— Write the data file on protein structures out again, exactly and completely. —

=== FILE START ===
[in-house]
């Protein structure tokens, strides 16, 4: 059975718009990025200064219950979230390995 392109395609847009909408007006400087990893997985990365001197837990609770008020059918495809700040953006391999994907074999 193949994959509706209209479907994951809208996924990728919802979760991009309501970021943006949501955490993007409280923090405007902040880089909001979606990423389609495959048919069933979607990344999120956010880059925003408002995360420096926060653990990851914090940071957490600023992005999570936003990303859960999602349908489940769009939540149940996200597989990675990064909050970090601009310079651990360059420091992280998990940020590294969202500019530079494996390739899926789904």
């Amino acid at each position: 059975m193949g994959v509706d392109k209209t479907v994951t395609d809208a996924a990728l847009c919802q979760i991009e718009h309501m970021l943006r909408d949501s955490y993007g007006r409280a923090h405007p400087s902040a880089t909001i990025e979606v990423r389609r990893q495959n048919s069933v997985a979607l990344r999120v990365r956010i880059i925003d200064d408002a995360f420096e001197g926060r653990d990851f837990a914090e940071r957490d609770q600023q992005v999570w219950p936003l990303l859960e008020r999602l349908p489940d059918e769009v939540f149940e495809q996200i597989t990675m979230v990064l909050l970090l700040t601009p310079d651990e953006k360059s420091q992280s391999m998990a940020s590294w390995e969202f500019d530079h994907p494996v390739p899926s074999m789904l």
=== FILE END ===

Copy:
[in-house]
């Protein structure tokens, strides 16, 4: 059975718009990025200064219950979230390995 392109395609847009909408007006400087990893997985990365001197837990609770008020059918495809700040953006391999994907074999 193949994959509706209209479907994951809208996924990728919802979760991009309501970021943006949501955490993007409280923090405007902040880089909001979606990423389609495959048919069933979607990344999120956010880059925003408002995360420096926060653990990851914090940071957490600023992005999570936003990303859960999602349908489940769009939540149940996200597989990675990064909050970090601009310079651990360059420091992280998990940020590294969202500019530079494996390739899926789904």
């Amino acid at each position: 059975m193949g994959v509706d392109k209209t479907v994951t395609d809208a996924a990728l847009c919802q979760i991009e718009h309501m970021l943006r909408d949501s955490y993007g007006r409280a923090h405007p400087s902040a880089t909001i990025e979606v990423r389609r990893q495959n048919s069933v997985a979607l990344r999120v990365r956010i880059i925003d200064d408002a995360f420096e001197g926060r653990d990851f837990a914090e940071r957490d609770q600023q992005v999570w219950p936003l990303l859960e008020r999602l349908p489940d059918e769009v939540f149940e495809q996200i597989t990675m979230v990064l909050l970090l700040t601009p310079d651990e953006k360059s420091q992280s391999m998990a940020s590294w390995e969202f500019d530079h994907p494996v390739p899926s074999m789904l």